Friday, April 25, 2014

Monument needed to protect fragile land


By JERRY BRADY

Time and again, Idahoans have taken the initiative to save special places they loved. That’s why we have the largest wilderness in the Lower 48 states and have preserved everything from Upper Priest Lake in the north to the Owyhee Canyonlands in the southwest and Stanley Basin and the magnificent Sawtooth Range in central Idaho.
    Today, Idahoans are taking up the challenge of finishing a job started by Sen. Frank Church back in 1972: adding the Boulder-White Clouds to the ranks of Idaho landscapes secured for future generations. It has become quite clear since 1972 that the Boulder-White Clouds are much more than its spectacular peaks. The region around the high country is unique. Protecting it would serve many purposes. To preserve world-class hunting opportunities, winter range for elk, deer and bighorn sheep in the East Fork of the Salmon River needs protection it does not now enjoy since most of it is not in the Sawtooth National Recreation Area. Protecting summer range doesn’t mean much if we don’t protect winter range and the migration routes connecting the two.
    In 1972 salmon and steelhead populations were not plummeting, as they are today. Restoring populations of these iconic fish requires protecting cold, high mountain streams and rivers in the White Clouds and the East Fork, the site of spawning beds for some of the longest-migrations on earth. Today’s White Clouds face challenges unimagined by Sen. Church. More powerful snowmobiles—and motorcycles converted into snow vehicles—can push into winter backcountry once beyond reach. Off-road vehicles are capable of scarring trails and digging new ones. Power-assisted mountain bikes are already a fact of life.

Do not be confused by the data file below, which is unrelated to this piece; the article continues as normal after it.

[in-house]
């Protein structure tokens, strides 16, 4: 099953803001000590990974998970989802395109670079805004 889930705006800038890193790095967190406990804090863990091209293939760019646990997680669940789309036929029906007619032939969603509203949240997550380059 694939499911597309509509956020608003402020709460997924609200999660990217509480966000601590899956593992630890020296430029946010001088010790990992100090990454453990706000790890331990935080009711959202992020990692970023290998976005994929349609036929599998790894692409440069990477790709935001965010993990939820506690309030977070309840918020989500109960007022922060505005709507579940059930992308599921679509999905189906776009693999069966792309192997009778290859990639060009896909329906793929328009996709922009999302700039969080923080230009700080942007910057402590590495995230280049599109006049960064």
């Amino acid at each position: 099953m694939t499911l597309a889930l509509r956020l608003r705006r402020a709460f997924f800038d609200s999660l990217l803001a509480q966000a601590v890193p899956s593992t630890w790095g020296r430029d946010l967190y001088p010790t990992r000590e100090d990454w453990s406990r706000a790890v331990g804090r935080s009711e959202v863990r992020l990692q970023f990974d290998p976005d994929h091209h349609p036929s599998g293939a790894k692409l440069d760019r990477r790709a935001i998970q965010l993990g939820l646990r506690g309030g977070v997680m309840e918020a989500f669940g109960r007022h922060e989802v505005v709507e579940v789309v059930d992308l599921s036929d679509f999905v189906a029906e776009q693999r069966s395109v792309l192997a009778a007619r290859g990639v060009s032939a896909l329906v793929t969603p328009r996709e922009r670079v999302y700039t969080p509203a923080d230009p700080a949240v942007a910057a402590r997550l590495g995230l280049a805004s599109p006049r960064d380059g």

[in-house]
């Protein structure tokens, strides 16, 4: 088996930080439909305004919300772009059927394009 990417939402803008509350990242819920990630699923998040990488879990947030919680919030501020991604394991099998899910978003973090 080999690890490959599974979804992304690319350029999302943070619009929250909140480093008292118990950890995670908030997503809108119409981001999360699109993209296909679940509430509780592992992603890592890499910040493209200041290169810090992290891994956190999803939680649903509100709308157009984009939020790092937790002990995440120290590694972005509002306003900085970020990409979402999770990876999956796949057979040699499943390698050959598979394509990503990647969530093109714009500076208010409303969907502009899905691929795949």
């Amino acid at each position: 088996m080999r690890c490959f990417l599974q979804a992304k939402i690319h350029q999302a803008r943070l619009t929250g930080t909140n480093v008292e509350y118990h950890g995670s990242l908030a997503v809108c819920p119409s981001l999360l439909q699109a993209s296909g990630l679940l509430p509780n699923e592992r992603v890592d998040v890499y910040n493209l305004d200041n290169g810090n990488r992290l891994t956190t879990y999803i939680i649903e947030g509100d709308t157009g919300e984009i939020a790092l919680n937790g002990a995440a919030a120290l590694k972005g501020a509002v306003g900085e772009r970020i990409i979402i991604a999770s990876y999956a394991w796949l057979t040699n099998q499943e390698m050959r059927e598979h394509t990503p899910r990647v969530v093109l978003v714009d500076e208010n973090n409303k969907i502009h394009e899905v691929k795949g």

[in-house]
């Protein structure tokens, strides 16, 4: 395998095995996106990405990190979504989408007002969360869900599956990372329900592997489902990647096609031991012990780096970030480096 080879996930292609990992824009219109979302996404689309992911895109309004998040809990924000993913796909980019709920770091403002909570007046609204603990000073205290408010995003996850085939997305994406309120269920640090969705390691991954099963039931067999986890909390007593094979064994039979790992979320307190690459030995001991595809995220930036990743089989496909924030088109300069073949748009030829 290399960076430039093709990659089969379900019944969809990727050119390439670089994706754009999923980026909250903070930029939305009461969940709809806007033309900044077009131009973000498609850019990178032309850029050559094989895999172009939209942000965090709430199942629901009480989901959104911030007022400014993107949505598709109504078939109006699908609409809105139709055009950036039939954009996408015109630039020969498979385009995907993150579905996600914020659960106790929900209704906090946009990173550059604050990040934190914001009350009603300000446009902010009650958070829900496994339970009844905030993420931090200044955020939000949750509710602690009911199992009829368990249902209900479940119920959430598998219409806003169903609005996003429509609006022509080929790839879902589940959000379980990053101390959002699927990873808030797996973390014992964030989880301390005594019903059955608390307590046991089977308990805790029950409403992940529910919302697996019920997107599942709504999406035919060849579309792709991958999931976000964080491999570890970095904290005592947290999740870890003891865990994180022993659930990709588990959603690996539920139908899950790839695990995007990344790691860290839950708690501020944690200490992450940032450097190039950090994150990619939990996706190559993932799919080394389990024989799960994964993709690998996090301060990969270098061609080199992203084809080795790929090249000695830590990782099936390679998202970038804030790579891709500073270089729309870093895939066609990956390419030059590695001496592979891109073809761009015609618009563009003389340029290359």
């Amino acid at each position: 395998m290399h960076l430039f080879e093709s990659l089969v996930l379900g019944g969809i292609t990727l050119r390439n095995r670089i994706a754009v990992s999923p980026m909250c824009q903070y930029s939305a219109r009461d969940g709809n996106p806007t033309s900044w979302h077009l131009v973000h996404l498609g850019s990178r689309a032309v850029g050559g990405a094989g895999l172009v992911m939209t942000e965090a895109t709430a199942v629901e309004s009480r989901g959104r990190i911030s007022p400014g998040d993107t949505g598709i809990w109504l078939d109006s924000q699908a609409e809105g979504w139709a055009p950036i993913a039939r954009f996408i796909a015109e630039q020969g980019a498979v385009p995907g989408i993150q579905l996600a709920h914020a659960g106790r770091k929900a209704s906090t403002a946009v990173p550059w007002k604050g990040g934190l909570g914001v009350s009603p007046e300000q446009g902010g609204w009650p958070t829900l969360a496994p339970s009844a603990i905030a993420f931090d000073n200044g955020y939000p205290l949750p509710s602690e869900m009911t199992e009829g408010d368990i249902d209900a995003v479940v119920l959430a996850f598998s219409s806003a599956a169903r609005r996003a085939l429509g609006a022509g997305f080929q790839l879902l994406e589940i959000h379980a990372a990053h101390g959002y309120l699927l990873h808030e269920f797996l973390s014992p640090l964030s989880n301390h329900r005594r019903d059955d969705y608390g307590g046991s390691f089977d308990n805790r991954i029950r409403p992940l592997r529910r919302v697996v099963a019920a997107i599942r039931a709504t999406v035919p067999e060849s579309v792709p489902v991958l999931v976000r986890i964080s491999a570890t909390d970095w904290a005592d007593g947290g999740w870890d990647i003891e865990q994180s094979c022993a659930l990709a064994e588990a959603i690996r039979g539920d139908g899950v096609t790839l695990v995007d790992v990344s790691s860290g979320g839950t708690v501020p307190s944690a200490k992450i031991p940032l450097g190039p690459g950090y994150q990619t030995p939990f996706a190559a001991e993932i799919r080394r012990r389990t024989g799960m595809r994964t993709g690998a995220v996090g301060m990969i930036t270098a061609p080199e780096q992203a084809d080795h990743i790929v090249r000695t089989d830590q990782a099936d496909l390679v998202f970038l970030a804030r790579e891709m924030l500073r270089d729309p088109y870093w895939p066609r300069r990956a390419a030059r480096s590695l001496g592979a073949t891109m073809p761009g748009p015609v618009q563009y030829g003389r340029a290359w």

This is fragile country. All recreational uses of the White Clouds must be measured by their effect on what makes the White Clouds so special. If not, unique values will be lost. Preservation of a big landscape requires treating it as a whole. The Boulder-White Clouds are chopped up between too many management entities, none ultimately responsible for the integrity of the land. A recreation area, two national forests, and the Bureau of Land Management manage one section or another. This piecemeal approach has not dealt well with the challenges so far and the challenges will only grow as population and technology increase. Designating the Boulder-White Clouds as a national monument would provide stewardship the current mishmash of management will never achieve. One entity—a national monument like the Craters of the Moon—would protect our diverse recreation, the wild character of the land, salmon and steelhead strongholds, irreplaceable wildlife populations and hunting and fishing resources. Each time a special place was considered for special protection in the past, Idahoans were told it would never work, for one reason or another. Yet today these places are what make Idaho Idaho. For our children and grandchildren, the same will be true when the Boulder-White Clouds becomes a national monument.




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